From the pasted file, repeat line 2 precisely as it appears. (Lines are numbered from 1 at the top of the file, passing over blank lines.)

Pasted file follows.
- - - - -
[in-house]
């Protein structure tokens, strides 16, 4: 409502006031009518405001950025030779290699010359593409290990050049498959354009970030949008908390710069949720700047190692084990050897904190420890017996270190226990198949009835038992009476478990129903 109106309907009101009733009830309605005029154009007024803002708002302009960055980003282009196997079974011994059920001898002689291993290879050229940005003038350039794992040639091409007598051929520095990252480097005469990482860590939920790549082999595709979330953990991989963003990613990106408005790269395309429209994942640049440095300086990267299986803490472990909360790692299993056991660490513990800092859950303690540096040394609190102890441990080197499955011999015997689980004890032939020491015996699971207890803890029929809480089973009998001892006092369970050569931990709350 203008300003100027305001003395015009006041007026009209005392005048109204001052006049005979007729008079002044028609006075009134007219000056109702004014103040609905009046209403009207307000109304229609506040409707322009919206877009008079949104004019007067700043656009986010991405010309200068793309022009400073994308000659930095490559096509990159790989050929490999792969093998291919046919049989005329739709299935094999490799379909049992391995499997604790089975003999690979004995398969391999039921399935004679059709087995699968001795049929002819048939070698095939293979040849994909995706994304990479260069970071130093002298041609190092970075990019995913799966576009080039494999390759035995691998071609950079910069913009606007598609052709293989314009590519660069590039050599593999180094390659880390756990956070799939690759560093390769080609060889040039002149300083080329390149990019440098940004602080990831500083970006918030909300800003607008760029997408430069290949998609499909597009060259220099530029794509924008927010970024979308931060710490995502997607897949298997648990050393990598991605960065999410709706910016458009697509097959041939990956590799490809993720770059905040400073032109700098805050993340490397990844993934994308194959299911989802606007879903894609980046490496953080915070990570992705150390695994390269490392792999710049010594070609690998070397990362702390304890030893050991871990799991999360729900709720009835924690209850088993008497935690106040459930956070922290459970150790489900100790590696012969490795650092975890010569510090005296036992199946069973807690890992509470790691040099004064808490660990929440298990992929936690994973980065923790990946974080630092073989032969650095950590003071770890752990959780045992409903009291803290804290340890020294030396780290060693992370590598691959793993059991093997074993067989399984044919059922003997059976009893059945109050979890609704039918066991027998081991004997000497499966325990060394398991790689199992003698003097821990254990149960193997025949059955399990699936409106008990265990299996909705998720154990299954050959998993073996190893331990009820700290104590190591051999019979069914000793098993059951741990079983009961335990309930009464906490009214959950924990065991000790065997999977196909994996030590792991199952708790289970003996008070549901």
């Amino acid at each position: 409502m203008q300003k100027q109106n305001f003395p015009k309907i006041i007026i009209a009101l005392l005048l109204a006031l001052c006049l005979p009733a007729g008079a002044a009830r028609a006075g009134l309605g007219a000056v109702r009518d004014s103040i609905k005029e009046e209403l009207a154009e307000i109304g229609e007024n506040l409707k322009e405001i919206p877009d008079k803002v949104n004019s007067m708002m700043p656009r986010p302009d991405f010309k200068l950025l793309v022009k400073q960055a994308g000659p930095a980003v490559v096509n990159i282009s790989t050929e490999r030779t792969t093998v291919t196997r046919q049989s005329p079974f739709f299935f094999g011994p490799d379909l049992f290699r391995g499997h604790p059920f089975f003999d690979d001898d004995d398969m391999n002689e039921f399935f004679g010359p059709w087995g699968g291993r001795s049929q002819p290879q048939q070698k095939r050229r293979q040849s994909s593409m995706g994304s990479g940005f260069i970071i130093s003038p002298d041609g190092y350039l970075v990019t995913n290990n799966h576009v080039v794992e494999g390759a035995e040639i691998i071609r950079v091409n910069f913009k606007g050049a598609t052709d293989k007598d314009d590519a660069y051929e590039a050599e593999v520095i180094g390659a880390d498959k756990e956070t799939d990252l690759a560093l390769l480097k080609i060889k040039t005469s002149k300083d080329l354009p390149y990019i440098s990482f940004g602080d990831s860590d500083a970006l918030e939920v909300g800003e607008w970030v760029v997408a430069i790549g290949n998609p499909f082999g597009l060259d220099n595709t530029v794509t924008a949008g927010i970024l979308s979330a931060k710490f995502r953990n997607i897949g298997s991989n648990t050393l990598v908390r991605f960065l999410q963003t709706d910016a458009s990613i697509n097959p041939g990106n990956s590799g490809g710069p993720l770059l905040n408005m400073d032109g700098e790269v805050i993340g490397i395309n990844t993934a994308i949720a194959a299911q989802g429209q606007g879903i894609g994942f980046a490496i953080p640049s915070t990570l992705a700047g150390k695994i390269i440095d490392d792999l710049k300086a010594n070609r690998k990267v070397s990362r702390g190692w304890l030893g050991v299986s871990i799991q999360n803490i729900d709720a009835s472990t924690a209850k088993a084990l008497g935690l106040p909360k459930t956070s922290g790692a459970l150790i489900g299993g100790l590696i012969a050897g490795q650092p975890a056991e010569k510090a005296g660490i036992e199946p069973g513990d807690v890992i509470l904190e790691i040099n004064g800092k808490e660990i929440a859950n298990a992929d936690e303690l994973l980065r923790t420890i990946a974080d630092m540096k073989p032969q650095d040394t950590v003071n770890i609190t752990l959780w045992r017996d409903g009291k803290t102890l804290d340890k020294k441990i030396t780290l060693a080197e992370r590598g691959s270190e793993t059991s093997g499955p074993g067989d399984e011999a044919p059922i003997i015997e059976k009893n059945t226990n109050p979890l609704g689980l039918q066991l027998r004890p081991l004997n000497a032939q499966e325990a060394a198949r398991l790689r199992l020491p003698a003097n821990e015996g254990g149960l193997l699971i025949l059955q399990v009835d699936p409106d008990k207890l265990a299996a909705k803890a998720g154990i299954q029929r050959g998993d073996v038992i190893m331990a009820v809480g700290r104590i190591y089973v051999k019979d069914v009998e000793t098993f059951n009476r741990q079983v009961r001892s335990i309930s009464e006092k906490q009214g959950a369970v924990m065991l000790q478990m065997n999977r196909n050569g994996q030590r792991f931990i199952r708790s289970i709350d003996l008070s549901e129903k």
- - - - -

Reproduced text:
């Protein structure tokens, strides 16, 4: 409502006031009518405001950025030779290699010359593409290990050049498959354009970030949008908390710069949720700047190692084990050897904190420890017996270190226990198949009835038992009476478990129903 109106309907009101009733009830309605005029154009007024803002708002302009960055980003282009196997079974011994059920001898002689291993290879050229940005003038350039794992040639091409007598051929520095990252480097005469990482860590939920790549082999595709979330953990991989963003990613990106408005790269395309429209994942640049440095300086990267299986803490472990909360790692299993056991660490513990800092859950303690540096040394609190102890441990080197499955011999015997689980004890032939020491015996699971207890803890029929809480089973009998001892006092369970050569931990709350 203008300003100027305001003395015009006041007026009209005392005048109204001052006049005979007729008079002044028609006075009134007219000056109702004014103040609905009046209403009207307000109304229609506040409707322009919206877009008079949104004019007067700043656009986010991405010309200068793309022009400073994308000659930095490559096509990159790989050929490999792969093998291919046919049989005329739709299935094999490799379909049992391995499997604790089975003999690979004995398969391999039921399935004679059709087995699968001795049929002819048939070698095939293979040849994909995706994304990479260069970071130093002298041609190092970075990019995913799966576009080039494999390759035995691998071609950079910069913009606007598609052709293989314009590519660069590039050599593999180094390659880390756990956070799939690759560093390769080609060889040039002149300083080329390149990019440098940004602080990831500083970006918030909300800003607008760029997408430069290949998609499909597009060259220099530029794509924008927010970024979308931060710490995502997607897949298997648990050393990598991605960065999410709706910016458009697509097959041939990956590799490809993720770059905040400073032109700098805050993340490397990844993934994308194959299911989802606007879903894609980046490496953080915070990570992705150390695994390269490392792999710049010594070609690998070397990362702390304890030893050991871990799991999360729900709720009835924690209850088993008497935690106040459930956070922290459970150790489900100790590696012969490795650092975890010569510090005296036992199946069973807690890992509470790691040099004064808490660990929440298990992929936690994973980065923790990946974080630092073989032969650095950590003071770890752990959780045992409903009291803290804290340890020294030396780290060693992370590598691959793993059991093997074993067989399984044919059922003997059976009893059945109050979890609704039918066991027998081991004997000497499966325990060394398991790689199992003698003097821990254990149960193997025949059955399990699936409106008990265990299996909705998720154990299954050959998993073996190893331990009820700290104590190591051999019979069914000793098993059951741990079983009961335990309930009464906490009214959950924990065991000790065997999977196909994996030590792991199952708790289970003996008070549901």